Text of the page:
It also fits with NAMLA’s larger mission to “increase minority representation at all levels of landscape architecture practice and academia,” and to confront structural racism in the field. The organization was created in the summer of 2020, in part from Chavez and Abed’s experiences navigating the profession. “I just wanted to be a landscape architect, because I love what they do, but then I started studying, and I thought, Oh, my God, am I really going to be able to fit into this profession or get any work?” Chavez recalls.

Now the founder of his own firm and an educator, Chavez pursued his studies despite his misgivings. “I noticed it in what we were being taught, [and] in the material, no one looked like me,” Chavez says. He had a hard time landing a full-time position after graduation and felt as if he didn’t fit in racially and culturally in design offices.

Chavez previously worked in the custom car industry, and says he thought that landscape architecture lacked socioeconomic and cultural diversity, and that the general monoculture pressured him to fit into rigid community rules.

“There is a high degree of classism in landscape architecture; it’s not just racism,” Chavez says. He believes that the kind of “professionalism” present in the field deters a lot of highly creative people of color, people who are coming from low-income environments, and people from less educated family backgrounds, because they do not want to conform.

Abed, a landscape designer, has been working in the profession for five years and is currently working in landscape construction. She says she felt a similar frustration with the lack of representation, especially when she started working. What helped her was pouring her energy into community-driven work. She started volunteering with the Arab American Civic Council, devoted herself to environmental justice work in Orange County, California, and helped refugees integrate into American society. She also experienced sexual harassment while working and feared moving to different offices. “I find healing in doing this kind of work, because I don’t want this to happen to other women or other minority women in the field,” she says.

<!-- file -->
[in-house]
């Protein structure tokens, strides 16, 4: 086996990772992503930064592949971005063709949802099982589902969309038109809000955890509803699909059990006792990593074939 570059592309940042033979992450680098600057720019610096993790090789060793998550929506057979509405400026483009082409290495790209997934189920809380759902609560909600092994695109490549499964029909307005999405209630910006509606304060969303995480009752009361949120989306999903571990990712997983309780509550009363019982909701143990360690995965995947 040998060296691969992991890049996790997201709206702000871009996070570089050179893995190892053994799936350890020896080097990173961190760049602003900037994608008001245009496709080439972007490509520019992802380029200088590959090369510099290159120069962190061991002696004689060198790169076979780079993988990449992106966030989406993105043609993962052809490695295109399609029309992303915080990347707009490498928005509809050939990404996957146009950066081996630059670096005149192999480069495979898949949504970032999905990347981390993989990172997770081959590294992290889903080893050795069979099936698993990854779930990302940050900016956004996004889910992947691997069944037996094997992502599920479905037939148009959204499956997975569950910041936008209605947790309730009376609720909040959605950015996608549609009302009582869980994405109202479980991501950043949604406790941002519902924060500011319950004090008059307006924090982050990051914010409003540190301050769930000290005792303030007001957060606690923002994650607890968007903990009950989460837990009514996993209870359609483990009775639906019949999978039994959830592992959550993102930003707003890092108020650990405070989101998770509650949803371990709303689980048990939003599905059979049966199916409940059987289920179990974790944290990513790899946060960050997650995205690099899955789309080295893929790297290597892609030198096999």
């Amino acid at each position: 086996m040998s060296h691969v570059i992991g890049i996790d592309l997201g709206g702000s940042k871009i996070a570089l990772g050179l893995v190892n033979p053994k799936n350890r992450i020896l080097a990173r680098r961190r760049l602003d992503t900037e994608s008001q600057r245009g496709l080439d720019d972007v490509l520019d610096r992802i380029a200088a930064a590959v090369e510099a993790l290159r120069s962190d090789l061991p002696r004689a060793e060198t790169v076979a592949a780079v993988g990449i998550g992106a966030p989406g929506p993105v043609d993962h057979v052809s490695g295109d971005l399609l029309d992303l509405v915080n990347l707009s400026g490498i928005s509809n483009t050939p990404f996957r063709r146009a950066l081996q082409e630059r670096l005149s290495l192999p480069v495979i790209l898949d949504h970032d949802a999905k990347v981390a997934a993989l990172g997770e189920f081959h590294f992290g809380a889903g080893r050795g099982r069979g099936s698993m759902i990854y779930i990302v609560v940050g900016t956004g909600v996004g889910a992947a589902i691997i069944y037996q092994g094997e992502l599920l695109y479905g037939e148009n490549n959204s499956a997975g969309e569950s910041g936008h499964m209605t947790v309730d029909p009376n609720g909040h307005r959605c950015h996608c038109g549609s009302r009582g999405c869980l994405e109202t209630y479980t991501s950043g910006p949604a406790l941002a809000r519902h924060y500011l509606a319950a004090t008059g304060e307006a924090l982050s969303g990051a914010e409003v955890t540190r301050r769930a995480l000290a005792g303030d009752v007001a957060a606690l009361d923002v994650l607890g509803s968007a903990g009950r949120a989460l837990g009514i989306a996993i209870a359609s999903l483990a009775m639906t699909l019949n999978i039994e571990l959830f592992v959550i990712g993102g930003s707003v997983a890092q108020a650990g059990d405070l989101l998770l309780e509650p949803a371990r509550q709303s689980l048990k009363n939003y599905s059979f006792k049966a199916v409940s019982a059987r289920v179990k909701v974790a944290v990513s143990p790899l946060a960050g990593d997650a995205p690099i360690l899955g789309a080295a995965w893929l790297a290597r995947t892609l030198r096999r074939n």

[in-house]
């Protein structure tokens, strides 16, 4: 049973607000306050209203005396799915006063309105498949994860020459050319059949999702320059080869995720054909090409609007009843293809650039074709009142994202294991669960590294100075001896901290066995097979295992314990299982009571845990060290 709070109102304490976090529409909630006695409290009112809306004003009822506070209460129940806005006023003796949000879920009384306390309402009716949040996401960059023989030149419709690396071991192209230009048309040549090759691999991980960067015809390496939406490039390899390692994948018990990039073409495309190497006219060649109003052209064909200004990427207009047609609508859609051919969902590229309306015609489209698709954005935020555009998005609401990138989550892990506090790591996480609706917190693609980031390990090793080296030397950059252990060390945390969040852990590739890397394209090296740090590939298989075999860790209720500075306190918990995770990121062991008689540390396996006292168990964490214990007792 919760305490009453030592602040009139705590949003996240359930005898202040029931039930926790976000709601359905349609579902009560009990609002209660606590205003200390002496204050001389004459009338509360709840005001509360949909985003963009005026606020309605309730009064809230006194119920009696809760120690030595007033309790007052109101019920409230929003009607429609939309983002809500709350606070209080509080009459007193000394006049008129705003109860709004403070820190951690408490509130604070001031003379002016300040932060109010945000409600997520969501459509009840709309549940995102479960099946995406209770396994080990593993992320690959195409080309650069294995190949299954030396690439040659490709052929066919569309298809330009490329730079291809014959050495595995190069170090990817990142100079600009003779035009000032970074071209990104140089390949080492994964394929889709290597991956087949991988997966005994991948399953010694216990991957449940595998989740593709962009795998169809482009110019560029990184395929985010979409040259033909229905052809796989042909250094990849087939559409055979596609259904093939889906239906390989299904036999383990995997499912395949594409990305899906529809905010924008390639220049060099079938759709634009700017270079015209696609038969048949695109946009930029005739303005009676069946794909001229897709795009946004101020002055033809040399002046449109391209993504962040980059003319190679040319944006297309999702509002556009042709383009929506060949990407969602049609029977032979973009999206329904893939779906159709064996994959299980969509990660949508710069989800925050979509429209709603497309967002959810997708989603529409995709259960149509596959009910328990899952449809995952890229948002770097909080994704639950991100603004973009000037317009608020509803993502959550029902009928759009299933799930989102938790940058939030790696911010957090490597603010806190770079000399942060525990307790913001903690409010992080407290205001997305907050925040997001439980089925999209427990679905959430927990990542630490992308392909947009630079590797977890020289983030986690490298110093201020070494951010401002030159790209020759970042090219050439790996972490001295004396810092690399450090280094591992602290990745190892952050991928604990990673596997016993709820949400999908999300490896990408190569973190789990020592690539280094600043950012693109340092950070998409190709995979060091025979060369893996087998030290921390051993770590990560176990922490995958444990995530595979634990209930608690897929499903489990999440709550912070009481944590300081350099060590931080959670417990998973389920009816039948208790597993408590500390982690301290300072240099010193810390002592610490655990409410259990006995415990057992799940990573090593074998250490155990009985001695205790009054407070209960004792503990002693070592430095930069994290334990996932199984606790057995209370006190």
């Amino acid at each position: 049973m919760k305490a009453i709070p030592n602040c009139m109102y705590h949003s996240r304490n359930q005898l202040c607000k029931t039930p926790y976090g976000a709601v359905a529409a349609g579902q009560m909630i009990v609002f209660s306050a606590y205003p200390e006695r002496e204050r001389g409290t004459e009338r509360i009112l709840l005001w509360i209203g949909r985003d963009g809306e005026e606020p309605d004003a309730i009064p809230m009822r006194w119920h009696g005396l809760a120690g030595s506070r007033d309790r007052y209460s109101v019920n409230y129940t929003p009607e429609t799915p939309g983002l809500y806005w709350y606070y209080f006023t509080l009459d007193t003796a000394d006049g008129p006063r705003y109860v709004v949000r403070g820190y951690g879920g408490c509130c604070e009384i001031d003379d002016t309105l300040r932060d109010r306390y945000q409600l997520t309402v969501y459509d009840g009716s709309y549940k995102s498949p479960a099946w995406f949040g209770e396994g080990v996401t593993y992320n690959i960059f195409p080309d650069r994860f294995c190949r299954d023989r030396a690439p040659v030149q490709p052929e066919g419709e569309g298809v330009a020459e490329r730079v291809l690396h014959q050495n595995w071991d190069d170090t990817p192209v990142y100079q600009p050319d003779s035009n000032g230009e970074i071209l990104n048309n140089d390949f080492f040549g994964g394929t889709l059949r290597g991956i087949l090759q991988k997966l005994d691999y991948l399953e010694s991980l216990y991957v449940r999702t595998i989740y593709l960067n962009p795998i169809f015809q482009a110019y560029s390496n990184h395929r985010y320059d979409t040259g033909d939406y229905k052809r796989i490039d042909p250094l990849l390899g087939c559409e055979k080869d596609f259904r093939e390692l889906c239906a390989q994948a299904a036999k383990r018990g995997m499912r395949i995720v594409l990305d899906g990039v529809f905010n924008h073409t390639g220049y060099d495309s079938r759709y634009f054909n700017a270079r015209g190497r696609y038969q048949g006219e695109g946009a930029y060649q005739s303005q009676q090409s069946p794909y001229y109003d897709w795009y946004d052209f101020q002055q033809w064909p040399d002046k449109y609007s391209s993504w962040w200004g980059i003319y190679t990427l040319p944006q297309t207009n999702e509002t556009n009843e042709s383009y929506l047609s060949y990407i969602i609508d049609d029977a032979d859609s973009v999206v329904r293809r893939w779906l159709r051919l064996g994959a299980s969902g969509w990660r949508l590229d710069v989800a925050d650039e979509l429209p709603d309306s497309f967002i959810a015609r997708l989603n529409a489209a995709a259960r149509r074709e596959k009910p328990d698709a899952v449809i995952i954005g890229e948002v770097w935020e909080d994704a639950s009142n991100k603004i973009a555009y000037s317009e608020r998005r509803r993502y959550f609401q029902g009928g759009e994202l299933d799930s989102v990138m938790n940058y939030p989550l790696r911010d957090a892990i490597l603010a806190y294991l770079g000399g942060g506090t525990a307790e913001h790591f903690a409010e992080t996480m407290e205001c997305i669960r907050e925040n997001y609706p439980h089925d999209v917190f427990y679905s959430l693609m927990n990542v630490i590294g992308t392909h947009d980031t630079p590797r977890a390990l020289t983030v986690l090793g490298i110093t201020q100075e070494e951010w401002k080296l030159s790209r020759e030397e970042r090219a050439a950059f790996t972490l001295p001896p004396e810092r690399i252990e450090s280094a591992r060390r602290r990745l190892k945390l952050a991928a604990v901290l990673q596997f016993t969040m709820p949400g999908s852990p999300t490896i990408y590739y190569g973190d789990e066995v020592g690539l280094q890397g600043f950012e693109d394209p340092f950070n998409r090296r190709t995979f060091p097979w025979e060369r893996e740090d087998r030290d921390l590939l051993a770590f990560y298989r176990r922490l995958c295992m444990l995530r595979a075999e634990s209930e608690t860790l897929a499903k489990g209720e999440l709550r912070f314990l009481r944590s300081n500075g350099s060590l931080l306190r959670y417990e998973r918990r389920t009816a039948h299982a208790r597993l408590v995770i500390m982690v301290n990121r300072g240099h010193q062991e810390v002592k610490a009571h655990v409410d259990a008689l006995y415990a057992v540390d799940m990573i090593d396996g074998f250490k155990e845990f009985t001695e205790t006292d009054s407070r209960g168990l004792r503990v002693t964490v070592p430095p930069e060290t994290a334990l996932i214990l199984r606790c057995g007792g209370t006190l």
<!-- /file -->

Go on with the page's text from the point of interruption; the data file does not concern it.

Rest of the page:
Abed and Chavez met while working on a project together at California State Polytechnic University, Pomona. He shared an Instagram post about a lack of minorities in the profession, which she then reposted on her forum. This year, the National Organization of Minority Architects, or NOMA, will celebrate its 50th year, but there was no similar organization for landscape architects. They both saw the urgent need for the organization they would create since there weren’t any nonprofits solely dedicated to bringing awareness to the issues in the landscape architecture profession.

“If the need wasn’t so starkly there, I don’t know if we would have started it,” Chavez says. “But once we started it, we had a lot of people get behind us, which reinforced the idea that it is needed.”

After reading the scholarship submissions, Abed observed, “It’s a good thing that we exist, because they need a comfortable space to just share these things. It’s tough when you’re a student and you’re navigating the professional world to get some assistance without fear.”

One student chose to remain anonymous for their submittal, which showed the apprehension of people of color who want to speak out about what’s going on. “It’s important for us to just hear them out, and we wanted to assure them that it’s okay to speak your mind. Given some of the leadership in some of these firms, you can easily be intimidated,” Abed says.

In addition to creating a safe space for minorities in the field, NAMLA is creating a network of minority-owned landscape architecture firms across the country and highlighting them on its website. It also plans to support young professionals through programs, mentorships, and scholarships, and by providing portfolio reviews to help them integrate into the industry.

The next mini-scholarship offered by NAMLA will be awarded at the end of May. The program will continue quarterly and include collaborations with organizations outside landscape architecture that deal with racism at a systemic level.

Five student NAMLA chapters are being established at Florida International University, Washington State University, Cal Poly Pomona, Cal Poly San Luis Obispo, and the Ohio State University. “Students feel a very urgent need to do something like this with their peers on their campuses because they feel that what exists right now isn’t suiting their needs,” Abed says. “They want something that uplifts them and benefits people that look like them.”

Ninon Scotto di Uccio is a reporter investigating issues of environmental justice in California and France.

This post was originally published in College of Design Blog.